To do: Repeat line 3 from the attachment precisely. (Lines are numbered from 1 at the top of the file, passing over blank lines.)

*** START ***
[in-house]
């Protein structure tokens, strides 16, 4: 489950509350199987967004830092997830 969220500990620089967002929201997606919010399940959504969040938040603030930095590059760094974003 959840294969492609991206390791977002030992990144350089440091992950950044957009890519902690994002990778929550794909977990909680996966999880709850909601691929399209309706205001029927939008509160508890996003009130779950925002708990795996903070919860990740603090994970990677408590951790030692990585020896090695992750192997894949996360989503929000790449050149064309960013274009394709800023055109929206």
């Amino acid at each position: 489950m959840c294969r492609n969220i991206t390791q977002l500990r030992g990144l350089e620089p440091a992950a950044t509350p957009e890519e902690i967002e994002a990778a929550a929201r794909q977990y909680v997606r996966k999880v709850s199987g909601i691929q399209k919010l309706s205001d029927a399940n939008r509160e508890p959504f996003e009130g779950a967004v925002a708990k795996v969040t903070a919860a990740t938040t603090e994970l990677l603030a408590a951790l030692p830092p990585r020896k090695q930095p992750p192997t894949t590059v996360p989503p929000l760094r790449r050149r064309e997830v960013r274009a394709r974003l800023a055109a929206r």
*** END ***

């Amino acid at each position: 489950m959840c294969r492609n969220i991206t390791q977002l500990r030992g990144l350089e620089p440091a992950a950044t509350p957009e890519e902690i967002e994002a990778a929550a929201r794909q977990y909680v997606r996966k999880v709850s199987g909601i691929q399209k919010l309706s205001d029927a399940n939008r509160e508890p959504f996003e009130g779950a967004v925002a708990k795996v969040t903070a919860a990740t938040t603090e994970l990677l603030a408590a951790l030692p830092p990585r020896k090695q930095p992750p192997t894949t590059v996360p989503p929000l760094r790449r050149r064309e997830v960013r274009a394709r974003l800023a055109a929206r």